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Author Antics Dedication

"In life, there is nothing more common than talent and intelligence. What is missing is passion, persistence, commitment, and dedication." ~ Calvin Coolidge


If the number of books published each year is any indication, talent and intelligence are well served in the writing community. However, that might not be the whole truth. Talent and intelligence, essential to the writing process, do not yield many sales without the qualities of persistence, commitment, and dedication.

 

Say what you will about writing being an end in itself, I am convinced that writers write to be read. So, unless you plan on giving away your hard work, sales are important. Personal experience has shown that when a person lays down cash for a book the chances of them reading it rise dramatically.

 

Persistence by the author is what gets your book into the hands of readers. Expensive ad campaigns may be great. I’ve never had one so I can’t be sure of that. When I was preparing to self-publish my first book, I read a book called Guerilla Marketing. Its ideas are way out of date now—except one, utilize every free and low-cost source available.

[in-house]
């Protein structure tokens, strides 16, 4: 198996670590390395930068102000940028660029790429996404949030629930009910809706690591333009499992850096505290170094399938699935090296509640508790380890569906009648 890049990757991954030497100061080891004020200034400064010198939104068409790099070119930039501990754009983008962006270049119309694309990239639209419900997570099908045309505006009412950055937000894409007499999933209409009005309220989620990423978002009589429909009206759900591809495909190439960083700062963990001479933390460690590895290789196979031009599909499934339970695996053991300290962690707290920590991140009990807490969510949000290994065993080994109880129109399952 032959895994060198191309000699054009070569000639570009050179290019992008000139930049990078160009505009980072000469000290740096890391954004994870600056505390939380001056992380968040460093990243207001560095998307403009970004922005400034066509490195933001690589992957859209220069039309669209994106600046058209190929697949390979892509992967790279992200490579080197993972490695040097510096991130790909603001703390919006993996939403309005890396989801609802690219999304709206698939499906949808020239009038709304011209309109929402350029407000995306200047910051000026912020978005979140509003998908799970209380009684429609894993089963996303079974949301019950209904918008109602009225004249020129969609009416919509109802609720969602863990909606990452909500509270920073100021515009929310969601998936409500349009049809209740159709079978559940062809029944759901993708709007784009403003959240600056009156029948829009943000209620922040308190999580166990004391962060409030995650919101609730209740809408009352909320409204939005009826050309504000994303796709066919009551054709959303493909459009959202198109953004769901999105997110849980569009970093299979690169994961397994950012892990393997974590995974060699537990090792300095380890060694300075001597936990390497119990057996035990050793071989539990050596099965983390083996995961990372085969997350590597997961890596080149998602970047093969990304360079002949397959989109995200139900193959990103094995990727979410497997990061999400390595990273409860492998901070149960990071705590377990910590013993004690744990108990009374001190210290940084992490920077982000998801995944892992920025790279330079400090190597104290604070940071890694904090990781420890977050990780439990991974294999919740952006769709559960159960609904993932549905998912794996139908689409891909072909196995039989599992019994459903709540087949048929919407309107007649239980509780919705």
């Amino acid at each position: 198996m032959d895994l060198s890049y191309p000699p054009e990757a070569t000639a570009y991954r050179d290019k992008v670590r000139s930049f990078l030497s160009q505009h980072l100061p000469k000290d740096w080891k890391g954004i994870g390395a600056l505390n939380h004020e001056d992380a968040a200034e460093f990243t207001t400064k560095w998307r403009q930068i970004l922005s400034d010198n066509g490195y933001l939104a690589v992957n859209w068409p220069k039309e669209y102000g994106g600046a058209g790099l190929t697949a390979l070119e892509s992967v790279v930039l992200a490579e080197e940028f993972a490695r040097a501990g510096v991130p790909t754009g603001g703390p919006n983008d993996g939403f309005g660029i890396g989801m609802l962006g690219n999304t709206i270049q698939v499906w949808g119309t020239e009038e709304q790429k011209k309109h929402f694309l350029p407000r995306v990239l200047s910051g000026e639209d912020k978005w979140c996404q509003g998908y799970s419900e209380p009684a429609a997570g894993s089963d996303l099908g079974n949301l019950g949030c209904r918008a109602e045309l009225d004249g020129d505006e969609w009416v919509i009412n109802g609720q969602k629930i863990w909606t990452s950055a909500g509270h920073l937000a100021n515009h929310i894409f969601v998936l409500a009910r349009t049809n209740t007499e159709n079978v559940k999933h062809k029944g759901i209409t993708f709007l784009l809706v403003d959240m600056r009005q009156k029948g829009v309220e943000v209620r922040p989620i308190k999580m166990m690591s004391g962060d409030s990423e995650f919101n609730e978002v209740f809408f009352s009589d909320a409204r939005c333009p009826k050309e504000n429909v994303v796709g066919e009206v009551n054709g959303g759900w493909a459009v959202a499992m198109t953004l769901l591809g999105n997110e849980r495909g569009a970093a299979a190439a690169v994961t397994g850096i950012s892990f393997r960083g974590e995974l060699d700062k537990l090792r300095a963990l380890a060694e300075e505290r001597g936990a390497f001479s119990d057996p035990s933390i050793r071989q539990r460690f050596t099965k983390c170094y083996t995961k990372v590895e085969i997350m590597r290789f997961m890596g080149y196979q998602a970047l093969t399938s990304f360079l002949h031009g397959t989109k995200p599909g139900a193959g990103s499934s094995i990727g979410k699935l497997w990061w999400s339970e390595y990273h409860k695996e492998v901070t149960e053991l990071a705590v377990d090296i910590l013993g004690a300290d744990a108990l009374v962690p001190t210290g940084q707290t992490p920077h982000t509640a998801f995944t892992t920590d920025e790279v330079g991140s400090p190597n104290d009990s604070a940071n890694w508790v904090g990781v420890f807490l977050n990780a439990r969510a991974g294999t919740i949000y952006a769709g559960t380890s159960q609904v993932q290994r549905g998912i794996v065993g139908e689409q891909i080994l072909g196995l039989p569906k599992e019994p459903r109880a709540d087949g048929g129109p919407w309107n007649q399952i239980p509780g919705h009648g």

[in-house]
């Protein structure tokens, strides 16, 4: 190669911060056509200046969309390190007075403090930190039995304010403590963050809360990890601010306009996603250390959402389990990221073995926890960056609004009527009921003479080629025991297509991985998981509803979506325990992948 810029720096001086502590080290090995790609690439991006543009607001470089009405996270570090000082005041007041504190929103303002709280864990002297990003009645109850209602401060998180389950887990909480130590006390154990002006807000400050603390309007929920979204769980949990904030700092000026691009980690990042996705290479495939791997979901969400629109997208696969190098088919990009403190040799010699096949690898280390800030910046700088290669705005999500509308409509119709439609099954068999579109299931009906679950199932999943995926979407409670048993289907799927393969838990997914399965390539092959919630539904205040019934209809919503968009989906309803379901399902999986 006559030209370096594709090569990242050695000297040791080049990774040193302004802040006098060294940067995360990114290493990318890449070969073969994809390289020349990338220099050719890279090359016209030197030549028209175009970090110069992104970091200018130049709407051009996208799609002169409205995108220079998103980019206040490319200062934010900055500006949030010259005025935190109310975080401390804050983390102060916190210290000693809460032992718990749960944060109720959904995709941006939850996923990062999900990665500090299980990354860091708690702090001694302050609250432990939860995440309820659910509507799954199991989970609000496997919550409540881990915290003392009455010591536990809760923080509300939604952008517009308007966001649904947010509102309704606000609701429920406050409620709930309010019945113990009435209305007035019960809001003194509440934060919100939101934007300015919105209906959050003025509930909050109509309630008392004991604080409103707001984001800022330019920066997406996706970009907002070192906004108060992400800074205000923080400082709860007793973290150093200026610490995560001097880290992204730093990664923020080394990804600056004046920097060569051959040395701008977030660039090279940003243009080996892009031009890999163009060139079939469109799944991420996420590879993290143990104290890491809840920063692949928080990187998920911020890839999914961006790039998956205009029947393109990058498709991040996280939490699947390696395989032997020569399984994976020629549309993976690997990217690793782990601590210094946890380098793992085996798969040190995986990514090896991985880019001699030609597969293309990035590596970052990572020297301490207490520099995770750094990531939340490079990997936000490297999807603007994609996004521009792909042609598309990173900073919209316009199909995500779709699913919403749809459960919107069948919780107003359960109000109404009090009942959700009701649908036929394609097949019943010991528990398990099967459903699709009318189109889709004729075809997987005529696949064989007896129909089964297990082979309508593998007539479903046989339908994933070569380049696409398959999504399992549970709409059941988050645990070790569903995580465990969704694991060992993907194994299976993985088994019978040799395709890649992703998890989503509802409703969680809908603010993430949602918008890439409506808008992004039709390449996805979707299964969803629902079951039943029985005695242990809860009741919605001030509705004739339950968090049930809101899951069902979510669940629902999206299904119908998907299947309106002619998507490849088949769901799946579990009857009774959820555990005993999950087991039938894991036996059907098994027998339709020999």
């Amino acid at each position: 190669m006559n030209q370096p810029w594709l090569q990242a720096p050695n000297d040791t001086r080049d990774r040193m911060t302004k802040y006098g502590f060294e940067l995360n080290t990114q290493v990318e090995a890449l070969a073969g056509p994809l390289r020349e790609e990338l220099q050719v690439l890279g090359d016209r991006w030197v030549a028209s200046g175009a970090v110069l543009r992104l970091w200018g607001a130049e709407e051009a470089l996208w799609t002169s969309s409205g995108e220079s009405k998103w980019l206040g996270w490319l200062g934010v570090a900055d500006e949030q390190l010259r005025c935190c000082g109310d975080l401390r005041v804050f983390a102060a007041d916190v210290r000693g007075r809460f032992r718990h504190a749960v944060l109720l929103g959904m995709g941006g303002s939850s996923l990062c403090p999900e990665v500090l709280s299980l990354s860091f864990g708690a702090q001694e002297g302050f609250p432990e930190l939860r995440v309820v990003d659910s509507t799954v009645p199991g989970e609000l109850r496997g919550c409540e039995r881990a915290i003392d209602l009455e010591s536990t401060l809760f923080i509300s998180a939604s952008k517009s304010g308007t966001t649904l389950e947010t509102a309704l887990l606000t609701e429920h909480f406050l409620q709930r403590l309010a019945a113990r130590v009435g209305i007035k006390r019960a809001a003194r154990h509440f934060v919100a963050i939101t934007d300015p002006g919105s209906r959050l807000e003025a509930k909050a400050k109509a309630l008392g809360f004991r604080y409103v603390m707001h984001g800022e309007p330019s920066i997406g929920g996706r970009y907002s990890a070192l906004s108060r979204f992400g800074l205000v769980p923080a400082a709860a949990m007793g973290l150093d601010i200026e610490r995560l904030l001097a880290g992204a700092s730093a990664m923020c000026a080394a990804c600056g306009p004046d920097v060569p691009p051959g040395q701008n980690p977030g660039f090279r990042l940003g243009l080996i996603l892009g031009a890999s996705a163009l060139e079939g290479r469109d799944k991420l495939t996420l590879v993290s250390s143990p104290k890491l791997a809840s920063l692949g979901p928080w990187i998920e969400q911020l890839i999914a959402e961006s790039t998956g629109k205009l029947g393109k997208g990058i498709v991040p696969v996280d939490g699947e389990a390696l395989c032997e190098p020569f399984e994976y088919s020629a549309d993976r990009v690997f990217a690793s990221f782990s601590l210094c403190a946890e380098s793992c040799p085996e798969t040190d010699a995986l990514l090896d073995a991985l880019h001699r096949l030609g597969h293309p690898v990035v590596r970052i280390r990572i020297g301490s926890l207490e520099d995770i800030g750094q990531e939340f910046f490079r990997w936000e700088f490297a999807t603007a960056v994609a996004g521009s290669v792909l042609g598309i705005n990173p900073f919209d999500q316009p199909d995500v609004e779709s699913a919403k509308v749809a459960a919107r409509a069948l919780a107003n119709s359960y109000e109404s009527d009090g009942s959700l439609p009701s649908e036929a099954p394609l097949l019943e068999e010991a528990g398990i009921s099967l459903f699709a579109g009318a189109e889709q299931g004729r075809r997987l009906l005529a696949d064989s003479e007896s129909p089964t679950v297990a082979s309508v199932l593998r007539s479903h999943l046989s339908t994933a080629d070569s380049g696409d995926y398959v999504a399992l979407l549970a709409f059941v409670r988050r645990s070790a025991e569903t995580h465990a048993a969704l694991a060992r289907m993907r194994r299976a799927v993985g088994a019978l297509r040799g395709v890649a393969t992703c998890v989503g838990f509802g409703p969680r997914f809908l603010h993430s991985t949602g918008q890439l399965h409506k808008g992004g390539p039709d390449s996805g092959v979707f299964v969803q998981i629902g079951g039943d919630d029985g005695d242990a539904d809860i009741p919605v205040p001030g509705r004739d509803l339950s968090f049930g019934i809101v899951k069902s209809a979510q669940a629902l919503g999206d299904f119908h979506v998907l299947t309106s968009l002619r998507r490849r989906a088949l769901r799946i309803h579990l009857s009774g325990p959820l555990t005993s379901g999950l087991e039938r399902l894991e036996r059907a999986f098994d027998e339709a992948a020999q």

That requires some searching, although I have been ambushed by a few. I like local events: craft fairs, festivals, holiday markets, and local businesses with a connection to my books. Facebook groups are notorious for would-be marketers out to sell you their services, but the pages of family, friends, and readers are the new word-of-mouth. Though the old-fashioned way still works as well as ever.

 

There are so many book fairs, literary festivals, and author signing events out there that you will likely find yourself in the position to pick and choose the ones you like. You can tell you are committed to selling your books when your vacation includes a book signing. Picking a place to vacation based on the possibility of sales or location research also qualifies as true dedication.


Events don’t always go as planned, but not planning for them has a definite outcome—zero readers.

Jack LaFountain



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